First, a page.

The chefs at Breeze combine traditional Thai flavors with refined French techniques, crafting a menu that Dana Bowen from the New York Times called "a quilt of influences" in 2005. After settling in at the wooden tables that line Breeze's vibrantly orange wall, diners can indulge in succulent platefuls of duck, seafood, or tofu. Customers may dictate the intensity of their entrees' spiciness and order mild-tasting meals or dishes that are hot enough to smelt a handful of paper clips. In addition to the Thai culinary classics that fill the menu, Breeze also offers nontraditional items, including house-ground hamburgers and roasted-butternut-squash ravioli with a gingered carrot relish. Bar seating allows patrons to keep their whistles wet enough to carry on nonstop conversations with the eatery's several hanging televisions.
Ceetay's elegantly plated meals of grilled seafood, garlicky fried rice, and tender noodles tossed with colorful veggies tastefully blend the culinary influences of Japan, China, Thailand, and the United States. Like Bruce Springsteen lyrics embroidered onto a wool sweater, the interior evokes a post-industrial mystique that's strangely charming and cozy, with warm light from mason-jar chandeliers bathing small tables surrounded by walls clad in Chinese newsprint. Two small open kitchens allow patrons to watch chefs prepare meals of maple-kissed beef, soba-noodle stir-fry, or hazelnut crème brûlée. Interesting ingredients such as sea urchin, crispy salmon skin, and wagyu beef infuse sushi rolls with rich flavors and textures, and frosty Japanese beers and European and American wines offer suitable complements no matter the diner's dinner selection.
Long, colorful booths unite dining parties at Heng 2 Thai Bistro, accentuated by an expansive wall-size print of an Asian street scene and filled with the scents of traditional Thai ingredients. Steaming beside menu starters of satay and spring rolls, vegetarian entrees sample a rabbit’s shopping basket for garden-fresh ingredients such as eggplant, broccoli, and string beans. Meaty entrees are categorized by preparations, such as sautéed and curry, and summon patrons to choose from more than 10 proteins, which run the gamut from chicken to squid knee. After plates are cleaned of basil- or ginger-infused bites, desserts such as fried ice cream offer patrons a blast of hot and cold without requiring them to ski into an active volcano.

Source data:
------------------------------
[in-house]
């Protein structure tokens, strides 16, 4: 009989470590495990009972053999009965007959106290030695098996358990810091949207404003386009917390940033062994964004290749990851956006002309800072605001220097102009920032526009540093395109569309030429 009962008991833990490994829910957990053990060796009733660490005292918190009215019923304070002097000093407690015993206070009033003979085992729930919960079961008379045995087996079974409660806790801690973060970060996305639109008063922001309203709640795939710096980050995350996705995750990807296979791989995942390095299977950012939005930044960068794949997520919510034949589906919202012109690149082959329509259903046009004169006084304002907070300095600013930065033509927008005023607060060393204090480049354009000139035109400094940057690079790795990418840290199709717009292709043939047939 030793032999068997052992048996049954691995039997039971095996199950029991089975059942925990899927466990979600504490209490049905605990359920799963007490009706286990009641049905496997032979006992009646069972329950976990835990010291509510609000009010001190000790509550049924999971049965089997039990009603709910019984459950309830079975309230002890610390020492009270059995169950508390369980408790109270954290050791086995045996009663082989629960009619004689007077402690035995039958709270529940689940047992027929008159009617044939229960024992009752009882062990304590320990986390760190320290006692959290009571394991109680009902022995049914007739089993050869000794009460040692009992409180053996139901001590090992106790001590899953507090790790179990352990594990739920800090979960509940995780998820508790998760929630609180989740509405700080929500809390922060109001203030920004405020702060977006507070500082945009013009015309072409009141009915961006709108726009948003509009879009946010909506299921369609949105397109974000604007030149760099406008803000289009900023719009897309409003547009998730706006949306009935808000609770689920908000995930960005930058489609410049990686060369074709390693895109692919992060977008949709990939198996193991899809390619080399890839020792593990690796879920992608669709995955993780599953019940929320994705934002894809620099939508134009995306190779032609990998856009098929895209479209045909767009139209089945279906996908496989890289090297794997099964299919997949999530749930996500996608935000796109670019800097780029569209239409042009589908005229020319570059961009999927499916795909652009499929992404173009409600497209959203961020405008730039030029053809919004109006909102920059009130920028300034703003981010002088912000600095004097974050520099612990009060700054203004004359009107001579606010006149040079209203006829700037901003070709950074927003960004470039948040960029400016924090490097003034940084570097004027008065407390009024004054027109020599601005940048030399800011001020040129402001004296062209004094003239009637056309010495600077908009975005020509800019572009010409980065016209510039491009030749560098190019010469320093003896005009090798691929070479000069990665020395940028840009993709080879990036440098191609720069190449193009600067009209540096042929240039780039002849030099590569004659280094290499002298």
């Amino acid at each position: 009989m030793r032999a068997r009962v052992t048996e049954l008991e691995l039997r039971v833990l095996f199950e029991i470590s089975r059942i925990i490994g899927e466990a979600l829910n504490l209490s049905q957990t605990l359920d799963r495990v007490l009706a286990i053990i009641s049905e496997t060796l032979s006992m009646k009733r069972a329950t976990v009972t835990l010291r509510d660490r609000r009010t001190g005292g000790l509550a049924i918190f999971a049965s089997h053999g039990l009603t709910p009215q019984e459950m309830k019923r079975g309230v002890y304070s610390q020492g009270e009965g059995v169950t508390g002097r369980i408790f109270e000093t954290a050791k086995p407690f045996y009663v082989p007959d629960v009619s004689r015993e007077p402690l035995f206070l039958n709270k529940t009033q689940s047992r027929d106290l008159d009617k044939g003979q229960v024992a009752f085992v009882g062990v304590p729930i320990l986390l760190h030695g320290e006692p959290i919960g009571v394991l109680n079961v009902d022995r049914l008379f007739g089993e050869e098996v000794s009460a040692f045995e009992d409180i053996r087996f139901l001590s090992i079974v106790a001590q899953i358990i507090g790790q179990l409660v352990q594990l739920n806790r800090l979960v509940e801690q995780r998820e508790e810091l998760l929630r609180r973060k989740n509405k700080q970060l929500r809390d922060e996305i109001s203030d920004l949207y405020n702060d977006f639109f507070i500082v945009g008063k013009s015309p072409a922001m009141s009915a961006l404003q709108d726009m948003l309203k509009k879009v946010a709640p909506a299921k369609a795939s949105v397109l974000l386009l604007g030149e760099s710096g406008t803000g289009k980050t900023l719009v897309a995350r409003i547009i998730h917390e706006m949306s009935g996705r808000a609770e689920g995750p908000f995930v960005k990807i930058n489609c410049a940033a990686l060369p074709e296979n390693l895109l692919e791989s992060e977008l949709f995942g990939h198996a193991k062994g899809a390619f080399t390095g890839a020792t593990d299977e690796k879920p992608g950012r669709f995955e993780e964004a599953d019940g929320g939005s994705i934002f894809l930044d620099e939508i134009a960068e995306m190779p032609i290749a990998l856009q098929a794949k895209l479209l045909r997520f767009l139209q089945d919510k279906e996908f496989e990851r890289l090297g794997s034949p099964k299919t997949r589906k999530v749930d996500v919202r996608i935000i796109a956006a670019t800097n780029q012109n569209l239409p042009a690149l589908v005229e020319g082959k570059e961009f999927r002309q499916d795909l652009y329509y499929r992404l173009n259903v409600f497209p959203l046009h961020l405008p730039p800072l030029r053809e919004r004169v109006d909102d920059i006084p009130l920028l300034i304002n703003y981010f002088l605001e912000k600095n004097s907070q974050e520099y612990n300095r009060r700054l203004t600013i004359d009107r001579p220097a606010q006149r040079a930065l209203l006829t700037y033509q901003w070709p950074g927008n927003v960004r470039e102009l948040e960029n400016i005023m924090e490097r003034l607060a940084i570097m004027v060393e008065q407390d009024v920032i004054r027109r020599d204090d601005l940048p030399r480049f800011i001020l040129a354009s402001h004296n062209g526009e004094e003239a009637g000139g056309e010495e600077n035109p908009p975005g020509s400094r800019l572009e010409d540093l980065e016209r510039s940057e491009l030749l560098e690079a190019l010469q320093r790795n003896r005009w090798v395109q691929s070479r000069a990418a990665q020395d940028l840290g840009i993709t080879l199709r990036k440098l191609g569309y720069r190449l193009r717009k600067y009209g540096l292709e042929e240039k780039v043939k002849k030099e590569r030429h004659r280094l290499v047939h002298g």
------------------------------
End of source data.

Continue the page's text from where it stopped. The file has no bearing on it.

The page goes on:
Lantern Thai crafts inventive and authentic Thai dishes, each elegantly arranged on crisp geometric plates, inside a cinnamon-hued space. Beneath circular chandeliers reminiscent of medieval candelabras, appetizers rejoin ingredients in tasty combinations such as the Lantern’s Angel’s shrimp fried in a coating of crispy angel-hair noodles served with honey-chili dipping sauce. A rainbow of curries sinks beef, chicken, and shrimp into vibrant broths flavored with complex spice blends, and iconic Thai dishes marry noodles and fried rice to bell peppers, pineapple, and meats or veggies. The lengthy drink menu includes three types of saki, lychee-spiked mimosas and mojitos, draft beer, and wine to wet whistles or grease bike chains in a pinch.
“Some New York restaurants hide behind unmarked entrances and velvet ropes. Laut hides behind its menu: a pan-Asian thicket of sushi, Thai soups and Chinese noodles,” said Julia Moskin of the New York Times. While the menu might be robust enough to provide shelter during hide-and-seek, the restaurant doesn't sacrifice quality for quantity, as the Asian fusion cuisine has garnered a Michelin star.
The food owes its authentic flavor to the owners, Malaysian natives Kathy Wong and Michael Bong, whose generations-old Malaysian recipes sing a culinary siren song to both city natives and tourists. The couple's kitchen staff only works with fresh ingredients, which go into the restaurant's signature sauces and flavor-infusions, including sweet chili sauce, tamarind dressing, and coconut rice. The eatery also houses a sushi bar, where the chefs do more rolling than an inner tube dropped from the top of Mount Everest. Its ample options and welcoming dining room make Laut “well worth a visit,” says Moskin.
As salty breezes blow in from the ocean and Jamaica Bay, they intermingle with the scents of contemporary Thai cuisine on the outdoor deck at Thai Rock. Specialties include the Poh Taek, a hot-and-sour hot pot filled with a combination of shrimp, mussels, squid, and whitefish. Chefs also stir-fry rice noodles with egg and dark, sweet soy sauce to create pad see-ew, available with a choice of protein such as chicken, certified Angus beef, pork, duck, or tofu.
As far as party spots go, Thai Rock lives up to its name. Live music rocks the indoor dining room year round, while tunes echo onto the outdoor deck and bar during warmer months. The eatery frequently hosts events, from karaoke contests to outdoor Zumba classes on the deck. The deck, with its panoramic view of?and direct access to?Jamaica Bay, is definitely a highlight of Thai Rock, allowing for warm-weather fun including pre-dinner jet skiing thanks to Rockaway Jet Ski at Thai Rock.